Maria L. Bo

Maria L. Bo
English, Comparative Literature, and Linguistics

My research is fundamentally comparative, specializing in modern literature between East Asia and the Americas. The real love of my intellectual life is translation: what problems it causes, what unplanned effects it has, and how it reveals the stories we tell ourselves as we attempt to connect with each other. In that vein, my current work focuses on literary propaganda between the U.S. and China during the Cold War. In particular, I explore how such literary relations help us to re-imagine traditional boundaries of what counts as “Asian American” cultural production. I teach classes in literary criticism and theory, comparative literature, translation theory, and critical race theory.

Christopher Gibson

Christopher Gibson
Sociology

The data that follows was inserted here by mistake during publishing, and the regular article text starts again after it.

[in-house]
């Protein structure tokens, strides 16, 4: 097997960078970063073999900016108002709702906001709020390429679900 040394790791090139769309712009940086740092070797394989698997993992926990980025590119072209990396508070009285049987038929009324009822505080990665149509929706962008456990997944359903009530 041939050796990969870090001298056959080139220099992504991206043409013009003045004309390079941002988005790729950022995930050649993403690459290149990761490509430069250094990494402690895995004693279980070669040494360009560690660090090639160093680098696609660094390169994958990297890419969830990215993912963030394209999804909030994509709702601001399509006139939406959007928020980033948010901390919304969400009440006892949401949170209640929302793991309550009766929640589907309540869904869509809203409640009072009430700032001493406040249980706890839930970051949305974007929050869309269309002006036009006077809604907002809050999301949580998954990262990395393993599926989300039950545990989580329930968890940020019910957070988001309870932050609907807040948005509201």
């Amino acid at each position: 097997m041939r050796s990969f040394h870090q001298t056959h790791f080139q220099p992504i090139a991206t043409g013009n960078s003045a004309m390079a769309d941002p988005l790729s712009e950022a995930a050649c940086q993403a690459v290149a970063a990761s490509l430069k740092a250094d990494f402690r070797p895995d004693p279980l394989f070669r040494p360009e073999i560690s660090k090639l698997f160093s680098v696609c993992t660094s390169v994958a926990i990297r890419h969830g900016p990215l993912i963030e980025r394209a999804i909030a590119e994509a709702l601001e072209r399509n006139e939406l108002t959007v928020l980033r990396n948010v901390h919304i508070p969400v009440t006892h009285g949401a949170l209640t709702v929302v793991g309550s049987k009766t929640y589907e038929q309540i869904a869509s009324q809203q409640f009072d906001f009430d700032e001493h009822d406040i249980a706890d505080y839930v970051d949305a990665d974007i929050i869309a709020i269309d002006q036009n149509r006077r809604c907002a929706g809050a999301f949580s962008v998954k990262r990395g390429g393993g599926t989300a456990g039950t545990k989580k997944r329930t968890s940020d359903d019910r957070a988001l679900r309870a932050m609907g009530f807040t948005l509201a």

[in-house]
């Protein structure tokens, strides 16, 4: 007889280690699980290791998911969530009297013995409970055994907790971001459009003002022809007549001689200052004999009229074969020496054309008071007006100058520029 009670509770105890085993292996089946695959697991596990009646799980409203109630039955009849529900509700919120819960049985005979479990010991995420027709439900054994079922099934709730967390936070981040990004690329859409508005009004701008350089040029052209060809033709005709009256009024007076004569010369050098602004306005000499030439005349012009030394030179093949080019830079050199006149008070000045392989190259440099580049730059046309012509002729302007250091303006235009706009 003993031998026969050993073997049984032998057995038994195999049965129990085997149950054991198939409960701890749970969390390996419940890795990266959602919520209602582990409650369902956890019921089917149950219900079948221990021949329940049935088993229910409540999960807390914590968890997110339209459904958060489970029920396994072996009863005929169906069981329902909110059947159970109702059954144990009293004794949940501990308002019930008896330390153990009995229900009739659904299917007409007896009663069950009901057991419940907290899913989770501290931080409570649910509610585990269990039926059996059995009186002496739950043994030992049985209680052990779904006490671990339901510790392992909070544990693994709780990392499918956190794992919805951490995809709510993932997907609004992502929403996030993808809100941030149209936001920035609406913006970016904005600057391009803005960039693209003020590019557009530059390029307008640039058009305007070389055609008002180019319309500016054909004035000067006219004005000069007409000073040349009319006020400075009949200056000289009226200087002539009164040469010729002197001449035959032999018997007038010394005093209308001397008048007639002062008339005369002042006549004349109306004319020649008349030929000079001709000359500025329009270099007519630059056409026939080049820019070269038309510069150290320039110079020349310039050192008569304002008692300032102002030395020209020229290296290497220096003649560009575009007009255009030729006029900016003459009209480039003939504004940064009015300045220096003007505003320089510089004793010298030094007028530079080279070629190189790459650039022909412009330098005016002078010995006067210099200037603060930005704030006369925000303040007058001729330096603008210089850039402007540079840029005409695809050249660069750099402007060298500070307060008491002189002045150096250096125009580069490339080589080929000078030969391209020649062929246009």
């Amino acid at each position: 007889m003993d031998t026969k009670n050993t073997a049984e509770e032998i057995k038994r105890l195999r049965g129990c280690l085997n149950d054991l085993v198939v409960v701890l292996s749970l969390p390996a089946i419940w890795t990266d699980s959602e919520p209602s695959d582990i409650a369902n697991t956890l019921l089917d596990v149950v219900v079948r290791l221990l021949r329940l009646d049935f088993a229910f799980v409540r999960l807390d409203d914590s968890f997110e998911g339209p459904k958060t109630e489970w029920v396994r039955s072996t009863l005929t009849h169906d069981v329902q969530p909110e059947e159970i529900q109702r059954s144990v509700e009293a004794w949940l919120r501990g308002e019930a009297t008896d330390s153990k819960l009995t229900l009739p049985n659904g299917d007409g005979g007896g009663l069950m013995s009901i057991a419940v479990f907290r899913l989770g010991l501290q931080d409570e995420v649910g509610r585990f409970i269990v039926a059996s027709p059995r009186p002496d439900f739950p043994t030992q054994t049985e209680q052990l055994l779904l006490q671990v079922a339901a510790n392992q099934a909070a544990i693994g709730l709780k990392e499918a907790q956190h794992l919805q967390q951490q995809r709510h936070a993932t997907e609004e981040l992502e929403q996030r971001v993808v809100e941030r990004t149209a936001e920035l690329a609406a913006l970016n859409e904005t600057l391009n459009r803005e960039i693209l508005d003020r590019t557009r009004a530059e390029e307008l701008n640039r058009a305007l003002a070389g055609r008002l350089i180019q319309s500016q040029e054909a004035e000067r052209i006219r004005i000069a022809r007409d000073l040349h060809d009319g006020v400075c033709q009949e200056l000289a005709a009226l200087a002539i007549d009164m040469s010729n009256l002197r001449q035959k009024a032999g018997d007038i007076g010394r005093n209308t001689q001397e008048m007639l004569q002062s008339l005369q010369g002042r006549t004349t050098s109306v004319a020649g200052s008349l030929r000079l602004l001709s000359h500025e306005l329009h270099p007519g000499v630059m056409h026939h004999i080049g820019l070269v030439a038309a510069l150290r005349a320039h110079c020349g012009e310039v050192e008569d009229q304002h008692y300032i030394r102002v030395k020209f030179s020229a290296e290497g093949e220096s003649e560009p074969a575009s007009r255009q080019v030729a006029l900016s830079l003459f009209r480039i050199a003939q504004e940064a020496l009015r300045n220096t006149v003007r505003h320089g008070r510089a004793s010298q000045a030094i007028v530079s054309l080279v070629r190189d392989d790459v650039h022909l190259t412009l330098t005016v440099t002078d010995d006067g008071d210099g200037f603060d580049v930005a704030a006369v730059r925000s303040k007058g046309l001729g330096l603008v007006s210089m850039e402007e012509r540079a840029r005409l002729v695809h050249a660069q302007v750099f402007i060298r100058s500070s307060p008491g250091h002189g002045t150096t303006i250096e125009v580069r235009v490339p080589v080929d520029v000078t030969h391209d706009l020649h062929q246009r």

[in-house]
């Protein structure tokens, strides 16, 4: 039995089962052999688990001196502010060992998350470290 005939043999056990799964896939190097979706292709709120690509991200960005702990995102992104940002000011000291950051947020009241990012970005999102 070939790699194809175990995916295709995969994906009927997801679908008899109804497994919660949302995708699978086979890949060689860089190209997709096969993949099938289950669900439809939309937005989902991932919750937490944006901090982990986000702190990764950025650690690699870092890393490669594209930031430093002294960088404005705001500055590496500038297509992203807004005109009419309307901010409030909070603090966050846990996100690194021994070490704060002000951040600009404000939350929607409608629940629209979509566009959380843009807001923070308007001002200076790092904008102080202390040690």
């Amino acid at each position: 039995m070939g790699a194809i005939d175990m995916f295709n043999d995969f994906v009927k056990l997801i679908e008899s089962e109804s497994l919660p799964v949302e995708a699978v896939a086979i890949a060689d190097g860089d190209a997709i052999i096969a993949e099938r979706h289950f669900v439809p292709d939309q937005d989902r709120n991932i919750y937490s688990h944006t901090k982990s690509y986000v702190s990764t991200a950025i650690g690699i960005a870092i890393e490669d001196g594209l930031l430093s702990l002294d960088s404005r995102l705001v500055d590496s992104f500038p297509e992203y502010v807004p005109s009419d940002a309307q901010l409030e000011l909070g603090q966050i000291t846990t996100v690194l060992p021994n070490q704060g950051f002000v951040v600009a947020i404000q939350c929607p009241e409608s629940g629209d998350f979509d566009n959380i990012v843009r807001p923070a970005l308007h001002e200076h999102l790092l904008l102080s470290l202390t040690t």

Christopher Gibson is an Assistant Professor of Sociology at California State University, Fullerton. He received his doctorate from the Department of Sociology at UC Irvine, and he also holds an M.A. in Global Studies from U.C. Santa Barbara. His research focuses on the intersection of economic markets and social policy, with special attention to environmental governance. In short, he is interested in asking, in what ways can we best prepare our governance institutions to equitably address the challenges of climate change? His current research project examines water management in California to understand the role of financial markets in shaping policy decisions. Chris has published in the International Journal of Politics, Culture, and Society and The Oxford Handbook of Consumption, and he has forthcoming research in the Review of European Studies and the Routledge Handbook on the Green New Deal. At UC Irvine, Chris was a Pedagogical Fellow, and, in his teaching, he embraces collaborative learning environments in which students are empowered as co-creators of collective knowledge and understanding of important social issues.